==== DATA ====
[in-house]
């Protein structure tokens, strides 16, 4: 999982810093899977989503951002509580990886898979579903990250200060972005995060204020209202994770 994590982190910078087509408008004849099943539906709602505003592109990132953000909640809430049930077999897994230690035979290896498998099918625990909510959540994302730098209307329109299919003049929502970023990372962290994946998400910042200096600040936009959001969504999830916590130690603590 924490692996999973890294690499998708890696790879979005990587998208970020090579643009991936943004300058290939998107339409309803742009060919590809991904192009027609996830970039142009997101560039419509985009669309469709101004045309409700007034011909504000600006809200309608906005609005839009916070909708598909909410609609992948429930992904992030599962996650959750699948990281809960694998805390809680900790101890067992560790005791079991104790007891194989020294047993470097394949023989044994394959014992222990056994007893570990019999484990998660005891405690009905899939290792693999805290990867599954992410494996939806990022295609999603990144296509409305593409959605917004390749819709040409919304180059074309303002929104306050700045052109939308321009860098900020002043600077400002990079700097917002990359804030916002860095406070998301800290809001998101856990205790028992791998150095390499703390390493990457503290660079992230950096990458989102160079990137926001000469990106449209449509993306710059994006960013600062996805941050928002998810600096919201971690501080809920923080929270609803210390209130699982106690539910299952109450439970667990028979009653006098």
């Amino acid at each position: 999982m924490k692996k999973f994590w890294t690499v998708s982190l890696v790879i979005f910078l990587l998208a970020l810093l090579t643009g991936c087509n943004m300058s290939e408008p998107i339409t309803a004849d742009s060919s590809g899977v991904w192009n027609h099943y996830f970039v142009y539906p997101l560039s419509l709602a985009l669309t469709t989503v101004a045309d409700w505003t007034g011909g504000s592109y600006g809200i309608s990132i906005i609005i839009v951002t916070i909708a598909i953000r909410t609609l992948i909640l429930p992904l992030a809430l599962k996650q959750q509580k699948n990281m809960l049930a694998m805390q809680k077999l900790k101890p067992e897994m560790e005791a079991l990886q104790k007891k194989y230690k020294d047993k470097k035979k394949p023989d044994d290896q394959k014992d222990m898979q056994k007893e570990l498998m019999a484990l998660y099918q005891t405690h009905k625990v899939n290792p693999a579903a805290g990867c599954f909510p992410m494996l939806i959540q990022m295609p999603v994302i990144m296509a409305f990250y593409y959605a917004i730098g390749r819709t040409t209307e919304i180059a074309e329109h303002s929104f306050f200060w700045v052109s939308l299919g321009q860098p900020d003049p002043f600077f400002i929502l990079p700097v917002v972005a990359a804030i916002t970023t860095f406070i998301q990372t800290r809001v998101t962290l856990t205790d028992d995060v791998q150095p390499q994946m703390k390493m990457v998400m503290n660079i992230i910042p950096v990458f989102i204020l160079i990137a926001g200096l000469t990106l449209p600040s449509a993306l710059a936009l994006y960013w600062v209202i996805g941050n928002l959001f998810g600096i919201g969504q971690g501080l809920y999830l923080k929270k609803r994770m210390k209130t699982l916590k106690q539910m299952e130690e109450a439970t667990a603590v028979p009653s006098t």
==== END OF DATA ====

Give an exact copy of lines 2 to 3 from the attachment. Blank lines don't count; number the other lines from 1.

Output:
């Protein structure tokens, strides 16, 4: 999982810093899977989503951002509580990886898979579903990250200060972005995060204020209202994770 994590982190910078087509408008004849099943539906709602505003592109990132953000909640809430049930077999897994230690035979290896498998099918625990909510959540994302730098209307329109299919003049929502970023990372962290994946998400910042200096600040936009959001969504999830916590130690603590 924490692996999973890294690499998708890696790879979005990587998208970020090579643009991936943004300058290939998107339409309803742009060919590809991904192009027609996830970039142009997101560039419509985009669309469709101004045309409700007034011909504000600006809200309608906005609005839009916070909708598909909410609609992948429930992904992030599962996650959750699948990281809960694998805390809680900790101890067992560790005791079991104790007891194989020294047993470097394949023989044994394959014992222990056994007893570990019999484990998660005891405690009905899939290792693999805290990867599954992410494996939806990022295609999603990144296509409305593409959605917004390749819709040409919304180059074309303002929104306050700045052109939308321009860098900020002043600077400002990079700097917002990359804030916002860095406070998301800290809001998101856990205790028992791998150095390499703390390493990457503290660079992230950096990458989102160079990137926001000469990106449209449509993306710059994006960013600062996805941050928002998810600096919201971690501080809920923080929270609803210390209130699982106690539910299952109450439970667990028979009653006098």
């Amino acid at each position: 999982m924490k692996k999973f994590w890294t690499v998708s982190l890696v790879i979005f910078l990587l998208a970020l810093l090579t643009g991936c087509n943004m300058s290939e408008p998107i339409t309803a004849d742009s060919s590809g899977v991904w192009n027609h099943y996830f970039v142009y539906p997101l560039s419509l709602a985009l669309t469709t989503v101004a045309d409700w505003t007034g011909g504000s592109y600006g809200i309608s990132i906005i609005i839009v951002t916070i909708a598909i953000r909410t609609l992948i909640l429930p992904l992030a809430l599962k996650q959750q509580k699948n990281m809960l049930a694998m805390q809680k077999l900790k101890p067992e897994m560790e005791a079991l990886q104790k007891k194989y230690k020294d047993k470097k035979k394949p023989d044994d290896q394959k014992d222990m898979q056994k007893e570990l498998m019999a484990l998660y099918q005891t405690h009905k625990v899939n290792p693999a579903a805290g990867c599954f909510p992410m494996l939806i959540q990022m295609p999603v994302i990144m296509a409305f990250y593409y959605a917004i730098g390749r819709t040409t209307e919304i180059a074309e329109h303002s929104f306050f200060w700045v052109s939308l299919g321009q860098p900020d003049p002043f600077f400002i929502l990079p700097v917002v972005a990359a804030i916002t970023t860095f406070i998301q990372t800290r809001v998101t962290l856990t205790d028992d995060v791998q150095p390499q994946m703390k390493m990457v998400m503290n660079i992230i910042p950096v990458f989102i204020l160079i990137a926001g200096l000469t990106l449209p600040s449509a993306l710059a936009l994006y960013w600062v209202i996805g941050n928002l959001f998810g600096i919201g969504q971690g501080l809920y999830l923080k929270k609803r994770m210390k209130t699982l916590k106690q539910m299952e130690e109450a439970t667990a603590v028979p009653s006098t």